The House yesterday passed and sent to the Senate a bill authorizing $81.5 million to settle a claim by Indian tribes that they are rightful owners of more than half the state of Maine.
The Passamaquoddy, Penobscot and Maliseet tribes contended that more than 12 million acres was illegally taken from them in the late 18th and early 19th centuries because land transactions with the Indians were not sent to Congress for approval as required by an act of the First Congress.
The Indians and Maine officials have been arguing the case out of court for eight years. A lawsuit to settle the question could go on for years and cause economic chaos, including a freeze on sale of property. The 81.5 million would be used to purchase lands for Indian use and for a trust whose incomewould be used for social programs. The agreement has been approved by the Indians and the Maine legislature. The bill is supported by all members of the Maine congressional delegation and is expected to be approved by the Senate soon.
President Carter's effort to name two black federal judges in Alabama, which foundered over allegations of questionable conduct against one of them, is back on track with what appears to be an all-star replacement.
Original nominee Fred Gray finally asked that his nomination be withdrawn on condition the president name another black acceptable to Alabama blacks. Carter responded by nominating as a federal District Court judge Myron Thompson who, at age 33, would be one of the youngest persons ever elevated to the federal bench. He has been judged qualified by the Senate Judiciary Committee and the American Bar Association. The ABA opposed Gray, a noted civil rights attorney.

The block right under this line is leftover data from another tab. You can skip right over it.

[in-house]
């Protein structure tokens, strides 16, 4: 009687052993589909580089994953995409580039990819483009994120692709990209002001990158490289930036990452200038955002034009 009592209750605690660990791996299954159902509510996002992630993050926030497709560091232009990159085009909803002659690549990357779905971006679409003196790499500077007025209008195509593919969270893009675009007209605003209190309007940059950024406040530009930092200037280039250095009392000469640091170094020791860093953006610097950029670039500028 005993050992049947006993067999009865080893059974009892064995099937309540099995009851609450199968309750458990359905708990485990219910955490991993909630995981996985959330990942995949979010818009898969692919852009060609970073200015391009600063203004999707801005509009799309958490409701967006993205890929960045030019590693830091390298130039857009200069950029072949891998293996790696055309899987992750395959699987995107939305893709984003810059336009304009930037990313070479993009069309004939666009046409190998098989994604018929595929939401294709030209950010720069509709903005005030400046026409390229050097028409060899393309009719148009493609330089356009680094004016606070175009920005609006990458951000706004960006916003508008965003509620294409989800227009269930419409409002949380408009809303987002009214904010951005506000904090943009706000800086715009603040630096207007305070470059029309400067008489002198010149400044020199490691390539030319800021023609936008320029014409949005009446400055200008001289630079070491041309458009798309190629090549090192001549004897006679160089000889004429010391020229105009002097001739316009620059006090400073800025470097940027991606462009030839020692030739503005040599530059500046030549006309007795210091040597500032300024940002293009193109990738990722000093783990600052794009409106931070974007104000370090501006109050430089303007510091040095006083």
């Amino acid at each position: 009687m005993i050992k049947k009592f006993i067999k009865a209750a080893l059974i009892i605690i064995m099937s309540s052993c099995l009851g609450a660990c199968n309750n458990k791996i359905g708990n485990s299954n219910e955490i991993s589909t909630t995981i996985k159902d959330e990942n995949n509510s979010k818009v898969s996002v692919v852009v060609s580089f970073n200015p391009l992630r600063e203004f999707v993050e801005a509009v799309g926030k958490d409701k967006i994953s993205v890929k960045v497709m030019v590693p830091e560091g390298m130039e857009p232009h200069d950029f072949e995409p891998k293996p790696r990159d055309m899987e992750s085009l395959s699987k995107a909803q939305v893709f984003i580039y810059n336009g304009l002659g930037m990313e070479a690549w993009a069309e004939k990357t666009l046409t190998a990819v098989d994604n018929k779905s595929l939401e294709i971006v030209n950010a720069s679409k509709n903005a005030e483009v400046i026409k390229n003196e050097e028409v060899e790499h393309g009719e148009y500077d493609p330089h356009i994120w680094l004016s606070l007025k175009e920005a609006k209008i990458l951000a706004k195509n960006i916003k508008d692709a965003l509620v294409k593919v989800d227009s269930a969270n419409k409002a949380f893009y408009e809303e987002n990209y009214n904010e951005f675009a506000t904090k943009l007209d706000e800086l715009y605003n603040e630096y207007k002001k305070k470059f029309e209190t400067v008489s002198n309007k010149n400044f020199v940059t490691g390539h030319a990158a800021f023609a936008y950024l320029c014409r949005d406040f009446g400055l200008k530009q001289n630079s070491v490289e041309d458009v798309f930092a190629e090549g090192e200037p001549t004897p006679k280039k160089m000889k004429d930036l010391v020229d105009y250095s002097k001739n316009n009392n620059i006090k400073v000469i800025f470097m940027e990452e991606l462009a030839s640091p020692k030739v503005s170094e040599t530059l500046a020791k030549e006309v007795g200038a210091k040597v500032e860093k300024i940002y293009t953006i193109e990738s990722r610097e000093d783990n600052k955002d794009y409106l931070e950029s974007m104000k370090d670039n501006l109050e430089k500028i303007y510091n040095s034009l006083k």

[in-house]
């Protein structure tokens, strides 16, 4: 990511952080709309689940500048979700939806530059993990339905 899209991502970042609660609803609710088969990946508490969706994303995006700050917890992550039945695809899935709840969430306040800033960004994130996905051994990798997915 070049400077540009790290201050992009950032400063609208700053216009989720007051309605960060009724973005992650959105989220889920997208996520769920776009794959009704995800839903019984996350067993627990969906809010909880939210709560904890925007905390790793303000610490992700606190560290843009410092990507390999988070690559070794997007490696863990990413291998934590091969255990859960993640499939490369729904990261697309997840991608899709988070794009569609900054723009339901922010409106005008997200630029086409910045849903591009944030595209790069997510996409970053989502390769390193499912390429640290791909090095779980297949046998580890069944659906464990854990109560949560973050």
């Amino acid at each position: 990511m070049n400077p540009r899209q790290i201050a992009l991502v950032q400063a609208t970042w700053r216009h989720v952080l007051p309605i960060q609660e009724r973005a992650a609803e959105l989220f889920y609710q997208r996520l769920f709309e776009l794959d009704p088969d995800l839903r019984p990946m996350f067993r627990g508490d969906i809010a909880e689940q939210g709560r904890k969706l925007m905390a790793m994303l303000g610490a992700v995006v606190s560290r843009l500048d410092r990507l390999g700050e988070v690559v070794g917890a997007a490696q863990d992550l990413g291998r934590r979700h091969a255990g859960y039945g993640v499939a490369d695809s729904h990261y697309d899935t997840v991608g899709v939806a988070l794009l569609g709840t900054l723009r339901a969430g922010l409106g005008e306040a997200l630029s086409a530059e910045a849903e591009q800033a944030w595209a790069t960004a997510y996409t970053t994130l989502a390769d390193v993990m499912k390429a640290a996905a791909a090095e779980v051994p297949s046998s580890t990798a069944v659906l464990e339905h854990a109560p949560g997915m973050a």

Sen. Howell Heflin (D-Ala.) gave Thompson a glowing sendoff at a Senate Judiciary Committee hearing yesterday. A native Alabaman, Thompson graduated from Yale and its law school, then went home to Alabama to become the first black assistant attorney general in state history. He has served as a municipal judge, performed public service legal work and has had a varied practice in criminal and civil law. "He is a young man of rare maturity," said Heflin. "He has had great responsibility thrust upon him at an early age."
The committee plans to poll members on approving Thompson rather than waiting for a majority of members to be assembled to vote.
Conferees who met off and on since December to work out an agreement on broadening and expanding programs of the Economic ADMINISTRATION (EDA) have thrown up their hands in despair and walked away.
Legislation providing for a simple extension of EDA and regional development commissions was being drawn up yesterday for quick passage to assure the programs will continue into the next fiscal year.
The conference broke up with Senate members adamantly opposed to a $2 billion local public works program, to be triggered by unemployment, in the House bill. White House efforts to save part of the EDA package, providing new loans and loan guarantees for business, went for naught.